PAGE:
How Dr Venicia McGhie went from domestic worker to UWC professor


    Dr. Venicia McGhie’s life story continues to inspire.

    From humble beginnings as a domestic worker to achieving her Ph.D. in Education from Stellenbosch University.

    And as of next January, McGhie will be an associate professor under the Economic and Management Sciences (EMS) Faculty at the UWC.

    “I (have) worked very hard and I am grateful that senior management recognized my efforts.

    “I am hoping to use this position to empower other colleagues, students, and the broader community,” said McGhie of her appointment.

    McGhie was raised in Potchefstroom.

    Her parents died when she was a teenager, and McGhie dropped out of school in Grade 10 and found work as a domestic worker to support her family.

    She went on to work in a shoe factory and as a taxi driver to supplement her income. Thereafter, she obtained a position as an administrative clerk at Northwest University.

    In December 1985, McGhie moved to the Western Cape with her two children.

    She joined UWC on September 1, 1988, as a data capturing clerk in the student administration offices and studied part-time towards a BA Degree majoring in Linguistics, English, and isiXhosa for second-language speakers.

    Still working at UWC, she moved on to do her Master’s degree and then decided to do a Higher Diploma in Education as well.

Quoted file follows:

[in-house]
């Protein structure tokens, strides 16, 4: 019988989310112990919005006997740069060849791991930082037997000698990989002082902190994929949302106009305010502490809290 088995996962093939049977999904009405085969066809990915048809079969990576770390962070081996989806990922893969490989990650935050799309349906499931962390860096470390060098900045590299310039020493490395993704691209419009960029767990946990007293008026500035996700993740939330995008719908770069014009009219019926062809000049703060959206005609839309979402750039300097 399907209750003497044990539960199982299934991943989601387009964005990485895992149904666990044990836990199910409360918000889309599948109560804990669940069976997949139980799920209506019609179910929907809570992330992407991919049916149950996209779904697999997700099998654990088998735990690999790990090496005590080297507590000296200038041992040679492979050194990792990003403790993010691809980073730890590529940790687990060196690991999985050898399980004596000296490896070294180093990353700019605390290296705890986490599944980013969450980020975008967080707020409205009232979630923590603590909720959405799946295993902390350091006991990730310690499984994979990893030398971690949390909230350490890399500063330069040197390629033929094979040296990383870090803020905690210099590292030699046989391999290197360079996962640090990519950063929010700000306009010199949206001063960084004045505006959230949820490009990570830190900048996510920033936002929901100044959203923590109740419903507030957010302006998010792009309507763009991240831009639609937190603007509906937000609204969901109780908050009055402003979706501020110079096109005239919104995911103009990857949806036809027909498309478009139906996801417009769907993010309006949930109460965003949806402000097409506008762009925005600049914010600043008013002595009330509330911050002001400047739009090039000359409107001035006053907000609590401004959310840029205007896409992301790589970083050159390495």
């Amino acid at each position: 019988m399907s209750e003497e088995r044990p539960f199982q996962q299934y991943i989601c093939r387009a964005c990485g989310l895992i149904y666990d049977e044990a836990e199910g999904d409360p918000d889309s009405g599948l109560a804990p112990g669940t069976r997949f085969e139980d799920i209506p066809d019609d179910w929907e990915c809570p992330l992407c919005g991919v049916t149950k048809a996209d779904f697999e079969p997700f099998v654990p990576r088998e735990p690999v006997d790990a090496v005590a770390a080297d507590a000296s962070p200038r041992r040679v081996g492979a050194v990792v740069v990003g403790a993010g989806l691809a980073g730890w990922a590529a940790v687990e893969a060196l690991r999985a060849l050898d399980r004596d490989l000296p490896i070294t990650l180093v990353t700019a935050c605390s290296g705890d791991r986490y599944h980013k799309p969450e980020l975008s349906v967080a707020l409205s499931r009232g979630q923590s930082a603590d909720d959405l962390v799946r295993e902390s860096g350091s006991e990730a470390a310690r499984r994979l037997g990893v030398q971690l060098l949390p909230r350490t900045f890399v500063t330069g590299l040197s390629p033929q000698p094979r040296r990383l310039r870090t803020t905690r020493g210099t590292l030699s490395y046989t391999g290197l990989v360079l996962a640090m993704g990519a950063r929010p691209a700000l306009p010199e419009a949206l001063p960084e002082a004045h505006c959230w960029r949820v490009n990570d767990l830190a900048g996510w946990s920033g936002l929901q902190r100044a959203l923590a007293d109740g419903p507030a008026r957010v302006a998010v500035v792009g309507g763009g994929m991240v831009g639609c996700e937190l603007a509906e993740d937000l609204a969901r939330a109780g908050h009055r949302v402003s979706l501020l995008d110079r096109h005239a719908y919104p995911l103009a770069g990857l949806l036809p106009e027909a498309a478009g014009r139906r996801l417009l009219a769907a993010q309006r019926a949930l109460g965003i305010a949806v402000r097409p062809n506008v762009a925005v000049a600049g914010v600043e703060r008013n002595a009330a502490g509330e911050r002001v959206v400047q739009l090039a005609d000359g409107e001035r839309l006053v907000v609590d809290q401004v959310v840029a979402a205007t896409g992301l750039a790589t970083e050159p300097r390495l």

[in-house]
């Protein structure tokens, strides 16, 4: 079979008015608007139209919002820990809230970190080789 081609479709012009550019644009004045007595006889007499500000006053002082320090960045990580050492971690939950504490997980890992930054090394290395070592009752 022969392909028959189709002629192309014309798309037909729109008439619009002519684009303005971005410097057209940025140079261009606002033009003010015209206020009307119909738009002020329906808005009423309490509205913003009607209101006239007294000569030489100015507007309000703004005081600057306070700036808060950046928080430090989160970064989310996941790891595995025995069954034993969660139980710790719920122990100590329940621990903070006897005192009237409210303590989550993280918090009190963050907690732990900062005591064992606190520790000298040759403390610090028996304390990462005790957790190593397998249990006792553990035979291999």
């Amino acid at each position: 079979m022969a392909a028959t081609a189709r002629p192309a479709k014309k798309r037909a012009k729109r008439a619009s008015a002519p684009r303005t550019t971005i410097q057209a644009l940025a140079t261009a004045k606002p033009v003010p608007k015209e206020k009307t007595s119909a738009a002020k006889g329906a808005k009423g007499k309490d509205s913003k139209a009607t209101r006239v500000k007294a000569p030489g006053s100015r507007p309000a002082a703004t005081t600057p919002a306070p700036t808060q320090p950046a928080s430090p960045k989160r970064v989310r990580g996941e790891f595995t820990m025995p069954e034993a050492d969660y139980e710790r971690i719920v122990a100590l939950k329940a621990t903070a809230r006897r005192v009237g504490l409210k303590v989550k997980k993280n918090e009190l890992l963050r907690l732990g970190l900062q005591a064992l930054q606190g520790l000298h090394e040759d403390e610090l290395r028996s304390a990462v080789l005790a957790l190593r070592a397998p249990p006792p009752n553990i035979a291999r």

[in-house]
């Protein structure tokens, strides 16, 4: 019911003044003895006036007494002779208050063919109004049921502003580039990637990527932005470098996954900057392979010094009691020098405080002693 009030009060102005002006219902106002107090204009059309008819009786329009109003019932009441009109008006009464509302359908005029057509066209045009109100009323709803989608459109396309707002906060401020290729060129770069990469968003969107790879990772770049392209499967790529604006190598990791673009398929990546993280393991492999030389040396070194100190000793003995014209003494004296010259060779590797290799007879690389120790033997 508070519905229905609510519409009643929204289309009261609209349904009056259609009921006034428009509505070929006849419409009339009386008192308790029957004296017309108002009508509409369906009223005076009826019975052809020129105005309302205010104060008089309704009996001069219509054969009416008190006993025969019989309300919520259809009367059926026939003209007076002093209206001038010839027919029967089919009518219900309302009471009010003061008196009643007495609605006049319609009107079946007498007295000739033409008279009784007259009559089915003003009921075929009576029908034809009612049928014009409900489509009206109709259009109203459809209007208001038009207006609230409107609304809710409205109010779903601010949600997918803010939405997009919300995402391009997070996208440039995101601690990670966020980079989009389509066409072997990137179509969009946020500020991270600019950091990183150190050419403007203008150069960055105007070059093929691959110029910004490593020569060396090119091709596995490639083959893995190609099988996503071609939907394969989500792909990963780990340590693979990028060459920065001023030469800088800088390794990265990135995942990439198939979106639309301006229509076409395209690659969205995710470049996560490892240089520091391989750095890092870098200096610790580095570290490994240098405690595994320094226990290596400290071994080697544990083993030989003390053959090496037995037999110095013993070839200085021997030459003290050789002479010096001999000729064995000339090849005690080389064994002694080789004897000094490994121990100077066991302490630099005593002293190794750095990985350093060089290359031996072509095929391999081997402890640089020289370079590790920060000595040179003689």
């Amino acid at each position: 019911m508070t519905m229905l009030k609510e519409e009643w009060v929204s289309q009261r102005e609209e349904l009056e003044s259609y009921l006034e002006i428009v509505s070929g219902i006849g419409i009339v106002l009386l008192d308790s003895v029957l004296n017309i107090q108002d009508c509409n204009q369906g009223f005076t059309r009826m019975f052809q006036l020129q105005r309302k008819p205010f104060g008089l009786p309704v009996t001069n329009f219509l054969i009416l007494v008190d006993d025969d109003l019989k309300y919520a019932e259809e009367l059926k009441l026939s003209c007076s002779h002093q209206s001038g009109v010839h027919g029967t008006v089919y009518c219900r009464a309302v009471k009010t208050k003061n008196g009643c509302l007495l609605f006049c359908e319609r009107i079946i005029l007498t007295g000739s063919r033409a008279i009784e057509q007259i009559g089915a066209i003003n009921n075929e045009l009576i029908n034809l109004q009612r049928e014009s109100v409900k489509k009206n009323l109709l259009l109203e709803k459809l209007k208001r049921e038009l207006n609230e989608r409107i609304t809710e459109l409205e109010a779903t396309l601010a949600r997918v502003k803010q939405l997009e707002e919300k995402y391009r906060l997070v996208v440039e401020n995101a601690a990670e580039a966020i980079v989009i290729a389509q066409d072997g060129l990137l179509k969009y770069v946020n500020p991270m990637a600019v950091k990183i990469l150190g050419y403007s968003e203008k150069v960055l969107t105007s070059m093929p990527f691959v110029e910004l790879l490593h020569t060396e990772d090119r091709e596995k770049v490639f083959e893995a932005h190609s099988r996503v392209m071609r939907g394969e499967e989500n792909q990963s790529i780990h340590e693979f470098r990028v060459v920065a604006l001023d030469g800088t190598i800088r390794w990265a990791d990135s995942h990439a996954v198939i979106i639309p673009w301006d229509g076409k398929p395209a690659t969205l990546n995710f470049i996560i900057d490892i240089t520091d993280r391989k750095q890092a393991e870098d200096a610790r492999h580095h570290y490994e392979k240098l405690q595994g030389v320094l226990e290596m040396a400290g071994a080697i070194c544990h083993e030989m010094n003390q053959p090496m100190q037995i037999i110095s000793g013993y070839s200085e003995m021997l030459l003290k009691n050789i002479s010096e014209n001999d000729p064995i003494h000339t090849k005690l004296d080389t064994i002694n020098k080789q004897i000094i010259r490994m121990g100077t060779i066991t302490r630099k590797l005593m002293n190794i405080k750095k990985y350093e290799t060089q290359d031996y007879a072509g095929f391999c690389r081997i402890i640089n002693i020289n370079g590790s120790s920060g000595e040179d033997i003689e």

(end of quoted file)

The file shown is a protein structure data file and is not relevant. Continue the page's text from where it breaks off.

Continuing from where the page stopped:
In 2002, she became a lecturer in the EMS Faculty, teaching Academic Literacy for Commerce, and also continued her studies.

    She now holds a Ph.D. in Education from Stellenbosch University and is a senior lecturer and head of the Academic Development Department in the Faculty of Economic and Management Sciences.

    She was also granted the Fulbright Post-Doctoral scholarship in for 2014 and she focused on first-year students’ learning challenges and interventions to support students to succeed in passing all their subjects at the end of their first year.

    The trailblazer has been through trials and tribulations and still persists to be the best she can be.

    “I am not perfect and made many mistakes, but I believe in second chances – my whole life is built on second chances.

    “You see, I do not believe in giving up and when you fail at (the) first attempt; it is okay because you are not a failure.

    “It only means that you need to do whatever it is differently,” she added.